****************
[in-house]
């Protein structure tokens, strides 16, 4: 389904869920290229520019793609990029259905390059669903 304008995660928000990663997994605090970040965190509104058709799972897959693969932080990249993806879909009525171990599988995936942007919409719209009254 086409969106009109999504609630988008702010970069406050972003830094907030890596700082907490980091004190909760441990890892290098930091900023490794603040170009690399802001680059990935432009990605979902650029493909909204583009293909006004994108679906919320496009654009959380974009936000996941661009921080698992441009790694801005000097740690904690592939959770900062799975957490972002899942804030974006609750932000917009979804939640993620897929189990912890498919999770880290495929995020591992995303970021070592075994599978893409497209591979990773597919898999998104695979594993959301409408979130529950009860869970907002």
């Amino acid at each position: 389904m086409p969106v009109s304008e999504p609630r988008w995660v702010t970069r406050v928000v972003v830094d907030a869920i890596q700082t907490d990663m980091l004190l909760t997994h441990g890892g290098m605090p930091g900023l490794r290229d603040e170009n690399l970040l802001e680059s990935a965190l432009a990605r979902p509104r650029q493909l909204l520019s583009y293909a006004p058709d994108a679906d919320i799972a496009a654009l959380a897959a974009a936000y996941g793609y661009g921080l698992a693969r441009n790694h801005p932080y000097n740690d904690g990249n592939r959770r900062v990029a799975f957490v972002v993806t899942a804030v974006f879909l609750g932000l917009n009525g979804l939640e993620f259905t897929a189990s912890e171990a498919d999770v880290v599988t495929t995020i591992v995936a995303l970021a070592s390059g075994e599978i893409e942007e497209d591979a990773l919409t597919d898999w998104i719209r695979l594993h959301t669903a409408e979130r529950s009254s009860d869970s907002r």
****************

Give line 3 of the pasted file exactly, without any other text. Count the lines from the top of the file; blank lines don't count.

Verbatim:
């Amino acid at each position: 389904m086409p969106v009109s304008e999504p609630r988008w995660v702010t970069r406050v928000v972003v830094d907030a869920i890596q700082t907490d990663m980091l004190l909760t997994h441990g890892g290098m605090p930091g900023l490794r290229d603040e170009n690399l970040l802001e680059s990935a965190l432009a990605r979902p509104r650029q493909l909204l520019s583009y293909a006004p058709d994108a679906d919320i799972a496009a654009l959380a897959a974009a936000y996941g793609y661009g921080l698992a693969r441009n790694h801005p932080y000097n740690d904690g990249n592939r959770r900062v990029a799975f957490v972002v993806t899942a804030v974006f879909l609750g932000l917009n009525g979804l939640e993620f259905t897929a189990s912890e171990a498919d999770v880290v599988t495929t995020i591992v995936a995303l970021a070592s390059g075994e599978i893409e942007e497209d591979a990773l919409t597919d898999w998104i719209r695979l594993h959301t669903a409408e979130r529950s009254s009860d869970s907002r």